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A decade ago, I met the reigning Miss America at a national eating disorders conference. As soon as I met Kirsten Haglund, I knew that this powerful woman was going to change things, for the better. And, boy, was I right?! Today, I am honored to call Kirsten not only a colleague but also a dear friend. This picture of us was taken a few years ago at the National Eating Disorders Association Walk in my hometown of Austin, Texas. Thank you, Kirsten, for spreading hope in my hometown, and thank you, below, for contributing such an important piece to my blog. Also, we are truly grateful that you and Eating Disorder Hope are donating five free registrations to your upcoming Q4 Virtual Conference!

For a chance to win a free ticket to the conference (2 CEs for professionals), see information at the bottom of this post. Be sure to check out Eating Disorder Hope to learn more.

Eating Disorders Across the Globe

by Kirsten Haglund

I cannot tell you how many times I have had someone tell me that the first time they really heard about eating disorders was when singer and musician, Karen Carpenter, died of anorexia nervosa in the early 1980s. Of course, it is incredibly sad that it took a famous and beloved woman’s death to shock the public into recognizing the seriousness of this illness. But her passing also marked the beginning of a tabloid obsession with famous celebrities and their battles with weight; their lurid headlines diagnosing white, thin actresses, models and musicians with eating disorders. This effectively seared the image of the rich, thin, starving white girl as the poster child for an eating disorder onto the public consciousness, and then – as is the way with Western media – exporting those images all over the world.

This development is unfortunate, because it has served to perpetuate one of the most dangerous lies about eating disorders: that they only affect young, affluent, white women. This is a myth that keeps millions of men and women in the U.S. and around the globe, sick, unable to seek help, and stigmatized or shamed by their communities and health institutions if they do.

While a lot of people think they know what an eating disorder “looks like” (again, those pesky tabloid photos), most don’t know that it is not a vain quest for thinness, but a serious psychiatric illness with deep genetic, biological and environmental factors.

It is a complex disease that is a result of various, deep-rooted psychological issues, which, in this particular case, manifest themselves in disordered eating and weight-control behaviors.

And are young, white, rich, western women the only ones struggling with deep, complex, psychological issues? Of course not! It would be ridiculous to even suggest. So, if it is true that all human beings, no matter their race, religion, cultural background, income level or location on the globe, can suffer from mental illness, it is true that eating disorders affect men and women all over the globe.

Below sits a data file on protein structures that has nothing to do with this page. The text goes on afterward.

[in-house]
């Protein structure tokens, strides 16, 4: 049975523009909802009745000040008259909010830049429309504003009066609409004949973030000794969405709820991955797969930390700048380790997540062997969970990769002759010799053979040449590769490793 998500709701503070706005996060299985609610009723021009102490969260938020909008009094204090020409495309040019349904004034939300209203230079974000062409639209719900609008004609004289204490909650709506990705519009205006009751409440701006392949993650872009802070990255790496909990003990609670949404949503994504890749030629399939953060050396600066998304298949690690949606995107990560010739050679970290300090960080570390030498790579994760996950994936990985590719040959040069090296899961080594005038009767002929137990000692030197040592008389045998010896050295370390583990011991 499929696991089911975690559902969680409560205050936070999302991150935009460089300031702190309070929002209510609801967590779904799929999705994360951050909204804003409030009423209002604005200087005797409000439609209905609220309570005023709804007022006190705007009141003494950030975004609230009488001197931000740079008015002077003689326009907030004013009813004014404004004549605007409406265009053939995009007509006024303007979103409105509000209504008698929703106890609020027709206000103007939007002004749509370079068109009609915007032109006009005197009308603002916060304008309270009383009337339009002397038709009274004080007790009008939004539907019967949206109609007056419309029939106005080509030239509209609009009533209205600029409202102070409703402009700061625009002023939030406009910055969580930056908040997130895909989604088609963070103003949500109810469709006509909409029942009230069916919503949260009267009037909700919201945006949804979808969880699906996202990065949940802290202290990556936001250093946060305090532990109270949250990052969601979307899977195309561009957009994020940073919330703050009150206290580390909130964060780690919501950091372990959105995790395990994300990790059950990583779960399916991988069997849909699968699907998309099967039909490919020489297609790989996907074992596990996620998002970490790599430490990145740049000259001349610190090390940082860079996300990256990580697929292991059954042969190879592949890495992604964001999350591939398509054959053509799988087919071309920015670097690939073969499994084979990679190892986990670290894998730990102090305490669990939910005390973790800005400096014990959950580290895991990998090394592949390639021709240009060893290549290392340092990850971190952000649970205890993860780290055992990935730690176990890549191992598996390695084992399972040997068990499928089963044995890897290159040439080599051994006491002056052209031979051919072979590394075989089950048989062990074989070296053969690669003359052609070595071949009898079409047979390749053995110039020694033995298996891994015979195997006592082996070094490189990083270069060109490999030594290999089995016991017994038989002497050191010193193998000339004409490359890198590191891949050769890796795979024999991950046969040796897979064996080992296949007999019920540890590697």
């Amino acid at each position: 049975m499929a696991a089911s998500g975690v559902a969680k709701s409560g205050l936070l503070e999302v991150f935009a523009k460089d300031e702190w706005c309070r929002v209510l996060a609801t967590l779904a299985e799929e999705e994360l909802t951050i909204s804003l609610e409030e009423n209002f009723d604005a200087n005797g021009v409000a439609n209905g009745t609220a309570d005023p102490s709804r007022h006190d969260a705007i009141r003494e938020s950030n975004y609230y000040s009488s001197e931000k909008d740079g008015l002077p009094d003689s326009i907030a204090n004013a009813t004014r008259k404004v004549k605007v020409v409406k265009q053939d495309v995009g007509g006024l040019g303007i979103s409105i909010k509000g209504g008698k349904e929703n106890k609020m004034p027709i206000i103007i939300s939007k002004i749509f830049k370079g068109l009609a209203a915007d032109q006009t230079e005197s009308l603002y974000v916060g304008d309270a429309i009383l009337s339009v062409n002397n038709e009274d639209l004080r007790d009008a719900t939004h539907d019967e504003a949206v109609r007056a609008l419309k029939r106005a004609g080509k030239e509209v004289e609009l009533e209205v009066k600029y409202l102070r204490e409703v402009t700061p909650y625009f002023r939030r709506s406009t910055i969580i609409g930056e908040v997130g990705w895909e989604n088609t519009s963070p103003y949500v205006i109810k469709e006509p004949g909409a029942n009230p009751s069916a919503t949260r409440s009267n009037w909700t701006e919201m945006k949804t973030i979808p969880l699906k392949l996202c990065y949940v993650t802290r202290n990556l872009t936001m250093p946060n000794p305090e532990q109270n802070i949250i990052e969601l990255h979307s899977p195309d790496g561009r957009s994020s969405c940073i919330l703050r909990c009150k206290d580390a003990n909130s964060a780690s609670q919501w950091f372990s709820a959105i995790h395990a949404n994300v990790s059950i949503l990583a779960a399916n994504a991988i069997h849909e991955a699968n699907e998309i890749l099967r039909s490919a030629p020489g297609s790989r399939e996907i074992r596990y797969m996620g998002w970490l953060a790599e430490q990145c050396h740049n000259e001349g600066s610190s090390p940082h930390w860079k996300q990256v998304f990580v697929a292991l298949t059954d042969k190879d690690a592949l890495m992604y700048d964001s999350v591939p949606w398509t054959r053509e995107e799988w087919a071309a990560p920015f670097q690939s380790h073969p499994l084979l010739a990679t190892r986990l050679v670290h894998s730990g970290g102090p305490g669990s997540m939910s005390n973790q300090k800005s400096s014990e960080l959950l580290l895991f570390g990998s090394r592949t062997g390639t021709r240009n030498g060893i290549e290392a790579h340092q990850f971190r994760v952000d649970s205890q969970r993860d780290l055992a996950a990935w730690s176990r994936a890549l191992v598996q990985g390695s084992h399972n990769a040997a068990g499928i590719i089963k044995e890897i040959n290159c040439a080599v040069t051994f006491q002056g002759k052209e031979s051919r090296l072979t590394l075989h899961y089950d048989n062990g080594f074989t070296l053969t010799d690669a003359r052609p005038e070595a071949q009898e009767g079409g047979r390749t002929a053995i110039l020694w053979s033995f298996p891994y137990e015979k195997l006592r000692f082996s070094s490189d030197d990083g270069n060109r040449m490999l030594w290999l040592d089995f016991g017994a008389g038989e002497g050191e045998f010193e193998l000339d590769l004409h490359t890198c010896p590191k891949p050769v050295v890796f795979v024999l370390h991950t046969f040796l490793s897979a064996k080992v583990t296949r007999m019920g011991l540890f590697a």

I have seen this to be true on my travels and work, from remote villages in Eastern Africa and the Middle East to rich countries like Europe and the United States. Eating disorders are everywhere. I’ll never forget speaking to an audience full of women at the United Nations from all different walks of life – so many confiding to me personally afterward how much they yearn for more awareness and dialogue about eating disorders in their own countries. This is not just a developed-world issue. It crosses all borders, boundaries, and stereotypes. We’ve got to stop thinking about eating disorders in only one context.

Virtual Conference III Sponsors

This is why I am so excited to hear our speakers at our upcoming conference talk about how different communities experience and deal with eating disorders and how we can create a culture and a health care system that is more responsive to context, culture, and unique situations. We’re also going to dive into neurobiology, how that affects this conversation, as well as how innovative thinking when it comes to treatment modalities can inspire healing across a wider spectrum of people. Finally, we will discuss the history of body image and how it has formed throughout time and across philosophical and faith traditions.

The aim is to have a conversation about eating disorders that takes assumption out of the game and instead seeks to be inclusive.

The best way to get everyone, not just the stereotype of an eating disorder sufferer, the help that they need, is to make the tent bigger, make the dialogue bolder and broader, and challenge old ways of thinking.

That is the goal of our upcoming online conference, and we hope you’ll join us in this effort to educate, inspire, and challenge. We are all a part of creating the culture of the future, and by coming together to learn and grow through opportunities like this one, we can all take one more step toward doing that.

Win a free registration to the conference! To enter to win, please post a comment below, answering: what is one myth about eating disorders that you’d like to dispel? (e.g., Eating disorders are not a choice.)  Five winners will be randomly selected from all who comment. 

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